CROWLEY: Let me ask you about Rudy Giuliani. In or out?

JOHN H. SUNUNU: I don't think he's going to run. And I don't think he's -- I think his performance last time will be representative of his performance this time.

JOHN E. SUNUNU: Yes. I don't think he'll run.

CROWLEY: This is just daydreaming by the Republican Party?

JOHN E. SUNUNU: Well, look, everyone wants to help shape the message, you know. The -- the primary, broadly speaking, in New Hampshire, provides a platform for anyone with national interest or aspiration or something to talk about from a substantive standpoint.

JOHN H. SUNUNU: We even attract -- we even attract network coverage.


CROWLEY: Yes, you do. (LAUGHTER)

JOHN E. SUNUNU: Donald Trump -- it was a very popular place with Donald Trump for a while.


CROWLEY: And Sarah Palin -- in or out?

JOHN H. SUNUNU: I don't think she's running.

JOHN E. SUNUNU: I don't think so. I think she can probably, from her standpoint, be as effective or more non-effective as a non- candidate.

JOHN H. SUNUNU: I think she wants to shape the message.

JOHN E. SUNUNU: Sure, you know, shaping the message. She has a PAC. She will make endorsements at the congressional and even the Senate level come 2012. And, you know, she's got an opportunity to do something that resonates with her constituents.

JOHN H. SUNUNU: She can have her cake and eat it, too, through the process. She can be visible; you will cover her; she can be heard; and she doesn't have to do the hard work.

CROWLEY: How about Rick Perry, former -- you brought him up, former -- current Texas Republican governor?

JOHN H. SUNUNU: I don't know. I honestly, up until last week's resignation from the Gingrich camp, was absolutely, positive he wasn't going to run, because all the people that he would use to run were working for Gingrich. They're not working for Gingrich anymore.

CROWLEY: Is Gingrich toast?

JOHN E. SUNUNU: I don't think he's going to be able to do a whole lot in New Hampshire. He's the type of figure that already had very high name I.D., and, for better or for worse, it was pretty hard name I.D. In other words, people had pretty much made up their mind about him; hard to break out of that, to start with. And, you know, it was badly organized rollout.

You know, Newt's a smart guy at times and has an idea every minute, but the problem is sometimes he can say things that he ends up having to explain. And you start right out with Ryan on Medicare and the way he criticized the House Republican plan and it just got worse from there.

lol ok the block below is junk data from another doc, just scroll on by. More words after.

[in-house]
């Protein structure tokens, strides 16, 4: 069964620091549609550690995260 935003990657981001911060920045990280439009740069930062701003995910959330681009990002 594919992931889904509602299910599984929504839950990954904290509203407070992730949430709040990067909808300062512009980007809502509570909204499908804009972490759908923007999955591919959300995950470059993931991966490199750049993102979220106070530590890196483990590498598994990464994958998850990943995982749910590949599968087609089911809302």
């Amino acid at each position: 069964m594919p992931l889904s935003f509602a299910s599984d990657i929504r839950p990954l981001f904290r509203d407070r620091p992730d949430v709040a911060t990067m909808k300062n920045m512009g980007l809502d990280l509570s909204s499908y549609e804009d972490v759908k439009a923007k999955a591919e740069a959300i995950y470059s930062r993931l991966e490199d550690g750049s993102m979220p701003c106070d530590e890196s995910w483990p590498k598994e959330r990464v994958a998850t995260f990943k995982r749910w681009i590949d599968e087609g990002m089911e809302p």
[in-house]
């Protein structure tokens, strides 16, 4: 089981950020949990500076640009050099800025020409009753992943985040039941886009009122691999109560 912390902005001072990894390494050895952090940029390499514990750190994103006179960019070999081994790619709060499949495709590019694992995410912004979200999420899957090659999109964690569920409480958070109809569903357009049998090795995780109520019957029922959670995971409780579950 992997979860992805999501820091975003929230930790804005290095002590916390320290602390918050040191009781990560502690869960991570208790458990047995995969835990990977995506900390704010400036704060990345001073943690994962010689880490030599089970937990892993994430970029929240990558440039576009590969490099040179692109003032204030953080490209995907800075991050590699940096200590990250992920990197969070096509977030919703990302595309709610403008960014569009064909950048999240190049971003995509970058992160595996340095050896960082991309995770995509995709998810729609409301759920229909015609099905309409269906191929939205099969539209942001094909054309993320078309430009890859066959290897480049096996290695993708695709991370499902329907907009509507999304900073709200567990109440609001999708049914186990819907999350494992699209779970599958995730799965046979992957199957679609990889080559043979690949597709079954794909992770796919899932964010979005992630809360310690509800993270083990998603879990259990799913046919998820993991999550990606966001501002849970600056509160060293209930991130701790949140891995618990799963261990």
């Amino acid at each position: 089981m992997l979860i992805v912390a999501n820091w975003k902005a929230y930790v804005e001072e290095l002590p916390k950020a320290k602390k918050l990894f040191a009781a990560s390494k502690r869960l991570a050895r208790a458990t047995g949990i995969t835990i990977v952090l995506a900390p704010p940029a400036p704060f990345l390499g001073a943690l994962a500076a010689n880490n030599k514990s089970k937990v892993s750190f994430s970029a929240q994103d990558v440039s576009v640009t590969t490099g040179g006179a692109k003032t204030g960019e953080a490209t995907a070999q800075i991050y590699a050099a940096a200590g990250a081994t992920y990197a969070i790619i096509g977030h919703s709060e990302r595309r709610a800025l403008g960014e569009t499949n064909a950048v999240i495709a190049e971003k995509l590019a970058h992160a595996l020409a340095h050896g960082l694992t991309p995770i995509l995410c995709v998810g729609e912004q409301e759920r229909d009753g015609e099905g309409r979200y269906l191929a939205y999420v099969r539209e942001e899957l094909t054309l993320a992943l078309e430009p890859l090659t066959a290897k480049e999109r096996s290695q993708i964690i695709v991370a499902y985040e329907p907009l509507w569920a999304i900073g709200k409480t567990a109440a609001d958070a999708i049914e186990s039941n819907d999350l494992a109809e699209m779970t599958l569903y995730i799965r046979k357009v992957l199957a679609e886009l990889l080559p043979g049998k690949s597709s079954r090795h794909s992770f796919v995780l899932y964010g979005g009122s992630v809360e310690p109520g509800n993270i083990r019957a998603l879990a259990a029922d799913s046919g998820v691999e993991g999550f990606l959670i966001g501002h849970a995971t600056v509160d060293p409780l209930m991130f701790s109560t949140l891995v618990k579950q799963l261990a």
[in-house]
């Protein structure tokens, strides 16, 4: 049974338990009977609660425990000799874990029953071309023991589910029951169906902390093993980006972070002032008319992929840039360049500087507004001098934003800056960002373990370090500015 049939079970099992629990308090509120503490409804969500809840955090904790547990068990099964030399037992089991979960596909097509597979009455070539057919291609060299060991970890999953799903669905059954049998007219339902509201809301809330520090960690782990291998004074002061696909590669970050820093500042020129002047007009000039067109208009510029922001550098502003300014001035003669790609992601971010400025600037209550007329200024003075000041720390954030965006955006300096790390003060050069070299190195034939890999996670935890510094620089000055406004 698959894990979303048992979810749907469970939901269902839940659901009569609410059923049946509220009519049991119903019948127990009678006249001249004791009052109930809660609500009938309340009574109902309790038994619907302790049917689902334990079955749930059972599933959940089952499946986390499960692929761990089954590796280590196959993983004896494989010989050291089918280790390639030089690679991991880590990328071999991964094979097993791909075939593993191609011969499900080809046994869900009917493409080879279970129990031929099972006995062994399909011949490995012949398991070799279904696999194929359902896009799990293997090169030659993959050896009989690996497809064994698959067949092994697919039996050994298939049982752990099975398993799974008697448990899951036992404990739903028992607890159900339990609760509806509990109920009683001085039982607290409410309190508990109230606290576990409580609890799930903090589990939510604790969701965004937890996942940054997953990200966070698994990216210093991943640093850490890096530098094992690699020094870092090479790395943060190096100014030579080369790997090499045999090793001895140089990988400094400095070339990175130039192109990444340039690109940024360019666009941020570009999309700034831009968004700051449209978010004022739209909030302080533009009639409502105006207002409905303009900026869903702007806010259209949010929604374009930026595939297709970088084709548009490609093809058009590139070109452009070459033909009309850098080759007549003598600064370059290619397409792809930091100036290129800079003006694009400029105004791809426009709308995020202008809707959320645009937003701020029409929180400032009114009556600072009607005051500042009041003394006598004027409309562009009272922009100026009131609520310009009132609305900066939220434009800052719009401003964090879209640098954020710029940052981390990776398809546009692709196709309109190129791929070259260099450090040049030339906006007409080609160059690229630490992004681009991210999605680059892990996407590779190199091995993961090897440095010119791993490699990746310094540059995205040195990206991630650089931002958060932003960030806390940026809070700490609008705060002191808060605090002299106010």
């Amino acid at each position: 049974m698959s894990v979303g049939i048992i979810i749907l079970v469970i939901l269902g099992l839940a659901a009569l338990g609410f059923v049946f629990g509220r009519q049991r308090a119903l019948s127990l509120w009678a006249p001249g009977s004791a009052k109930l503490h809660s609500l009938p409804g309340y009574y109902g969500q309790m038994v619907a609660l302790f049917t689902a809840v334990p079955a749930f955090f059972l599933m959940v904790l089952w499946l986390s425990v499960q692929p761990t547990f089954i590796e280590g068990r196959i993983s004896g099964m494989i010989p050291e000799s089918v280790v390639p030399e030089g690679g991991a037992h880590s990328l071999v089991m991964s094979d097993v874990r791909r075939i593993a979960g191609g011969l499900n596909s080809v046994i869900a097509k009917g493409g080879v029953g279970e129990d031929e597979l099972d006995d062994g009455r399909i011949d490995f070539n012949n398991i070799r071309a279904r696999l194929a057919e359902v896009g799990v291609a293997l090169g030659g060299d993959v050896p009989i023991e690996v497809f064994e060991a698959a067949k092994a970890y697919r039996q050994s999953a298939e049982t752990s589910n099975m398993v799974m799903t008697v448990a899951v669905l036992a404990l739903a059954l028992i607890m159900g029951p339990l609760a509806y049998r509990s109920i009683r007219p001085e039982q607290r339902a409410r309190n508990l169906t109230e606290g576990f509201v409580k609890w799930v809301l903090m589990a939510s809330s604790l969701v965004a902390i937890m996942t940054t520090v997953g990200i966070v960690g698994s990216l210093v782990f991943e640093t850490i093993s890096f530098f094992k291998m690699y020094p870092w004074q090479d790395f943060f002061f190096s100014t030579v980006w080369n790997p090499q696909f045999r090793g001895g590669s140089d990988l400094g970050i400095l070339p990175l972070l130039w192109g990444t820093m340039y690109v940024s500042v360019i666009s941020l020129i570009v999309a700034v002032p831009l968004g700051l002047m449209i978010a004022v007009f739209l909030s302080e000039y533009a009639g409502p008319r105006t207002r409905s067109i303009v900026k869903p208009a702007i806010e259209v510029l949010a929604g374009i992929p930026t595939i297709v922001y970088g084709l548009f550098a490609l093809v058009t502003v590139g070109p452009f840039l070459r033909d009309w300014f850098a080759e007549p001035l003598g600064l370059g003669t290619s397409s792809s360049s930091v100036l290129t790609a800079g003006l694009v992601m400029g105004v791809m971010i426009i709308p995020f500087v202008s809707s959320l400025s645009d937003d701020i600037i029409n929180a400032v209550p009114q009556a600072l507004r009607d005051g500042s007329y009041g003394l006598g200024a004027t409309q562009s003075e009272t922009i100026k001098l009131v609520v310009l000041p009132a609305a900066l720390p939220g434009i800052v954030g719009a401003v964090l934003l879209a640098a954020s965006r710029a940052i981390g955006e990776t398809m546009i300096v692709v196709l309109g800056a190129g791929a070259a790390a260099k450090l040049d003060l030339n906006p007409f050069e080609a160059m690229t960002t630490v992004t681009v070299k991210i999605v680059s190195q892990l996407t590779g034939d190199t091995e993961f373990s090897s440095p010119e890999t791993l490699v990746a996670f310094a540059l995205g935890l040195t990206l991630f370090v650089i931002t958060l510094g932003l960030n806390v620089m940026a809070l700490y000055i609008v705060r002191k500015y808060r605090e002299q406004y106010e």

CROWLEY: And, really quickly, like 15 seconds, who has to stand out in the debate tomorrow night?

JOHN H. SUNUNU: Nobody. It's got to be...

CROWLEY: Survive?

JOHN H. SUNUNU: I think tomorrow night is introduction night, not decision night.

JOHN E. SUNUNU: I think it's an opportunity for Tim Pawlenty to try to move himself into a one-on-one campaign with Mitt Romney. It's still early. No one has to bedazzle. But it's an opportunity for Pawlenty to pull out of that pack a little bit and show that this has the potential to be a strong two-man race.

CROWLEY: Senator Sununu, Governor Sununu, thank you. Some time I'm coming for Thanksgiving.


JOHN E. SUNUNU: Thank you.

CROWLEY: Up next, Congressman Anthony Weiner's leave of absence, Newt Gingrich's campaign implosion and the rest of the week's political news with our panel.


CROWLEY: We are at St. Anselm's campus. I think you can hear the bells here. Nobody's quite sure why they're ringing. But, nonetheless, they're gorgeous.

Tomorrow night here, a big debate, the first presidential Republican debate of the season, right here in New Hampshire, sponsored by CNN.

Joining me now, political reporters Neil King of The Wall Street Journal and Philip Rucker of The Washington Post.

I feel as though we should head off to church or something, but I... (LAUGHTER)

So let's start out with the Newt Gingrich implosion, the most overworked word, but that really is what describes it. I mean, I compared it to John McCain, except for it was so much broader and deeper than that. Can he survive this?

KING: I mean, this was an implosion. This was not only the loss of his campaign manager and his senior spokesman but all of his field staff everywhere. So we have never really seen anything like it. Tonight he's giving a speech in L.A. It's going to be a foreign policy speech. He hopes that will be, sort of, his relaunch. But he has no real staff.

As the Sununus were pointing out, he's already well known in American political life. He was hoping to have a kind of second act. Now he's going to try to have a third. I think it's going to be very hard.

RUCKER: I think the key for Newt Gingrich is really to stand out in these debates beginning Monday night and then the future debates through the fall. That's really where he's going to have an opportunity to rebuild some sort of a campaign or get himself back in the game. But it's really unclear where he goes from here. CROWLEY: Plus, I think the other problem is the reason that these senior folks are saying they left -- they don't think he actually wants to be president. I think that's almost as damaging as all of them leaving, when you see polls like, OK, we want electability, and now Republicans are being told, you know what? This guy doesn't really want to win.